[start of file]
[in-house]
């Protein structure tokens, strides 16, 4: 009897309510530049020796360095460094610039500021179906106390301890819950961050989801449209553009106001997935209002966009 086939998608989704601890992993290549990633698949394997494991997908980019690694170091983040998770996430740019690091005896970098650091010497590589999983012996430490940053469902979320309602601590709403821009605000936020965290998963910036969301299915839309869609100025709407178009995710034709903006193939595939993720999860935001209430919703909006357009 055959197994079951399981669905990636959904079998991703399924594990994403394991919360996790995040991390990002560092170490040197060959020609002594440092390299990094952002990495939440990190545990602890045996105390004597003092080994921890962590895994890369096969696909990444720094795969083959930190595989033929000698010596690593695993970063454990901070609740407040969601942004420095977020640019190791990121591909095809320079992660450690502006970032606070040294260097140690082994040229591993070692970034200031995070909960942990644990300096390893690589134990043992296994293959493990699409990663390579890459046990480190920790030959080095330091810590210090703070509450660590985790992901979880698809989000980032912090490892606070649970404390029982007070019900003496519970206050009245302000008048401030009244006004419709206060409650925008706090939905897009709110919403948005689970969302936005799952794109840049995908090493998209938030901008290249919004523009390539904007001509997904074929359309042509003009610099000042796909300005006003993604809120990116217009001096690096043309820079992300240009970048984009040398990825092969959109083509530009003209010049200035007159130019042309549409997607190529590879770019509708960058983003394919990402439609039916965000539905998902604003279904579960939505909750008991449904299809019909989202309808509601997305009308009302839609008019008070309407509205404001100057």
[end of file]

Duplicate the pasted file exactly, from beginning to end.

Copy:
[in-house]
């Protein structure tokens, strides 16, 4: 009897309510530049020796360095460094610039500021179906106390301890819950961050989801449209553009106001997935209002966009 086939998608989704601890992993290549990633698949394997494991997908980019690694170091983040998770996430740019690091005896970098650091010497590589999983012996430490940053469902979320309602601590709403821009605000936020965290998963910036969301299915839309869609100025709407178009995710034709903006193939595939993720999860935001209430919703909006357009 055959197994079951399981669905990636959904079998991703399924594990994403394991919360996790995040991390990002560092170490040197060959020609002594440092390299990094952002990495939440990190545990602890045996105390004597003092080994921890962590895994890369096969696909990444720094795969083959930190595989033929000698010596690593695993970063454990901070609740407040969601942004420095977020640019190791990121591909095809320079992660450690502006970032606070040294260097140690082994040229591993070692970034200031995070909960942990644990300096390893690589134990043992296994293959493990699409990663390579890459046990480190920790030959080095330091810590210090703070509450660590985790992901979880698809989000980032912090490892606070649970404390029982007070019900003496519970206050009245302000008048401030009244006004419709206060409650925008706090939905897009709110919403948005689970969302936005799952794109840049995908090493998209938030901008290249919004523009390539904007001509997904074929359309042509003009610099000042796909300005006003993604809120990116217009001096690096043309820079992300240009970048984009040398990825092969959109083509530009003209010049200035007159130019042309549409997607190529590879770019509708960058983003394919990402439609039916965000539905998902604003279904579960939505909750008991449904299809019909989202309808509601997305009308009302839609008019008070309407509205404001100057």